February 25th, 2010

templar start up a fiction list



Funny, I went to two events in two weeks where two publishers were celebrating their 30th birthday. Last night I posed as Nikki Gamble from Write Away and had lovely drinks and intriguing-but-tasty canapés with the lovely Templar Publishing crowd. Here's the write-up I did (which will shortly be appearing on the Write Away news page):

Champagne flowed freely at the Covent Garden Hotel as Templar launched their first-ever children's fiction list in their 30 years of publishing. Managing Director Amanda Wood proudly lauded books displayed around the room, including Simon Bartram's humourously illustrated chapter books, Johnny O'Brien's historical adventures and a beautiful diminutive repackaging of Shaun Tan's Eric, one of the short stories in his Tales from Outer Suburbia. Talk in the room also buzzed about their upcoming e-books, to be available in June, and an as-yet-undisclosed new digital format.

The evening's guests included Johnny O'Brien, Dugald A. Steer of the Ology books, Helen Boyle from tBk magazine, writer Damian Kelleher and Wendy Cooling of Bookstart. Michael Forman and Amanda Wood schemed late in the evening about another book they wanted to do together; Louise Foreman, Michael's wife, talked about working as manager and agent for her husband, and about several other illustrators (including Tony Ross) who are supported similarly by their spouses. Then a rumour went round that the Shaun Tan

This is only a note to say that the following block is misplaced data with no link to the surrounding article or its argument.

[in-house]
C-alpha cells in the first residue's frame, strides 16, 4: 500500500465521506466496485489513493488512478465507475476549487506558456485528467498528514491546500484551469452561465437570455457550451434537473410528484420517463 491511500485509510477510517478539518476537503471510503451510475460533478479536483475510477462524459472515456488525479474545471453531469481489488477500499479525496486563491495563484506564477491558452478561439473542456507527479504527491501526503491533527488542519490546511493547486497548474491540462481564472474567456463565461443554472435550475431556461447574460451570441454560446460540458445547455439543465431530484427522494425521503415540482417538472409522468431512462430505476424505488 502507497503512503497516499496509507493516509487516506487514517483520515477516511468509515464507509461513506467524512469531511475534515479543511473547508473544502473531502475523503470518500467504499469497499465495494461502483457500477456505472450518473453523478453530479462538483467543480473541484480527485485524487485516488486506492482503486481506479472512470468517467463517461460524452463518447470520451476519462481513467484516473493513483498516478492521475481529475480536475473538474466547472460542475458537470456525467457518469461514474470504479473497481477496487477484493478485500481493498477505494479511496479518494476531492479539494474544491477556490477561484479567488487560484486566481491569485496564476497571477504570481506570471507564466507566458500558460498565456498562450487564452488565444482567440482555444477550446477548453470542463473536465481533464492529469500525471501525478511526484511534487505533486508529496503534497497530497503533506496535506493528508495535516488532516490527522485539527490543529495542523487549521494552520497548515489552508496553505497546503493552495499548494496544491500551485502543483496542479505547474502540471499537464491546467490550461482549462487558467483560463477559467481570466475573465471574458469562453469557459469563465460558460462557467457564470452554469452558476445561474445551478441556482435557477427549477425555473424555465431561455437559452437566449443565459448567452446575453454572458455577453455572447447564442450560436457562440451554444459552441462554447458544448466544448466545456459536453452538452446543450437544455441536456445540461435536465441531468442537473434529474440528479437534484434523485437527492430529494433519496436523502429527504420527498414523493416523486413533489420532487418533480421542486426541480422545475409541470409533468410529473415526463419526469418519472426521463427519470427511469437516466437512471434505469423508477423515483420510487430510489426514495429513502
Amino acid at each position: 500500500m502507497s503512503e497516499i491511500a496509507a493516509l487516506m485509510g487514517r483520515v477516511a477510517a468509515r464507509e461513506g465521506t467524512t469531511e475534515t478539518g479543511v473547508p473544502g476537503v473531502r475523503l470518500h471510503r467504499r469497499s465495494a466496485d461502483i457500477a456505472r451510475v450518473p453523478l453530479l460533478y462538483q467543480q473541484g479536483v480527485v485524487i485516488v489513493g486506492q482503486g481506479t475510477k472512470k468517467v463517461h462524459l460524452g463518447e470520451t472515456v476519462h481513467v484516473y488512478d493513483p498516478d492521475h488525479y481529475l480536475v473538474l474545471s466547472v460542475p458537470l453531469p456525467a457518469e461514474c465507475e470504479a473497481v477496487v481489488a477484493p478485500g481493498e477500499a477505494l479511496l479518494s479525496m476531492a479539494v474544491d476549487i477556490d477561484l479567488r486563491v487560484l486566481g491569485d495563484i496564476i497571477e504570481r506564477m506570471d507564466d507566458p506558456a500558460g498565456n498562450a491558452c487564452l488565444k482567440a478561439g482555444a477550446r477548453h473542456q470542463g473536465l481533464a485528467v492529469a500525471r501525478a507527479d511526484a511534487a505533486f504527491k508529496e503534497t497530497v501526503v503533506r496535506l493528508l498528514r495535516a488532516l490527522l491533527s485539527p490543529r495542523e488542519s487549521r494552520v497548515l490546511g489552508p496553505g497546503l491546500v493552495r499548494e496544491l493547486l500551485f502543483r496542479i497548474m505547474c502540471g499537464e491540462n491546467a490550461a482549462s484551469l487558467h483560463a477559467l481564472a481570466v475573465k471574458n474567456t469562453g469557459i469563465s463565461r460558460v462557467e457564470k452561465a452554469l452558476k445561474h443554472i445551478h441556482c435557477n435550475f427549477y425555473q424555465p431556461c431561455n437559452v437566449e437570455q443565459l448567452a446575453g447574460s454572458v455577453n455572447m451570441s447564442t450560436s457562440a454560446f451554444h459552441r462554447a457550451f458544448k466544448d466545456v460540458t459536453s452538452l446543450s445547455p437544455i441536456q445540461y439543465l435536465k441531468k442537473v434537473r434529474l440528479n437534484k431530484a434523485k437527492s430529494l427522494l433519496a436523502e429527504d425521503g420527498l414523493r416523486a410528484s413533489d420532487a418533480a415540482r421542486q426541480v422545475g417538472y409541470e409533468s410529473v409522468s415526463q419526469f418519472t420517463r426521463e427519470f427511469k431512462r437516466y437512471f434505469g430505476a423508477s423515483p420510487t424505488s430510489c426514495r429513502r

Eric books weren't in all the goodie bags and everyone surreptitiously tried to nab a loaded bag without looking too vulture-like, and the sounds of muffled squees erupted from various corners of the room.

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rich pickings!

Woot! My blog sketch from ages past made the front page of Bath Abbey's newsletter, The Chorister. A guy named Tim Penn contacted me awhile back about using it, but I'd almost forgotten. Fabulous! My favourite bit reads:

Illicit nostril activity in quire has a long history; the anonymous author of the sixth-century onastic role book Regula Magistri tackled such unsavoury minutiae as 'the disposal of filth extracted from the nose' during psalm-singing.



Morris the Mankiest Monster would approve of such activity, oh yes.

Exciting news, I've been invited to be part of the Bath Festival of Children's Literature this autumn; don't know the dates yet, but I'll keep you posted! I hope we have lots of hearty nose-pickers in the audience.

Have you seen, Paul Gravett has reviewed the first three books in the DFC Library? I've only seen bits of the press proofs of Good Dog, Bad Dog, Spider Moon and Mezolith not the whole books. The suspense is killing me!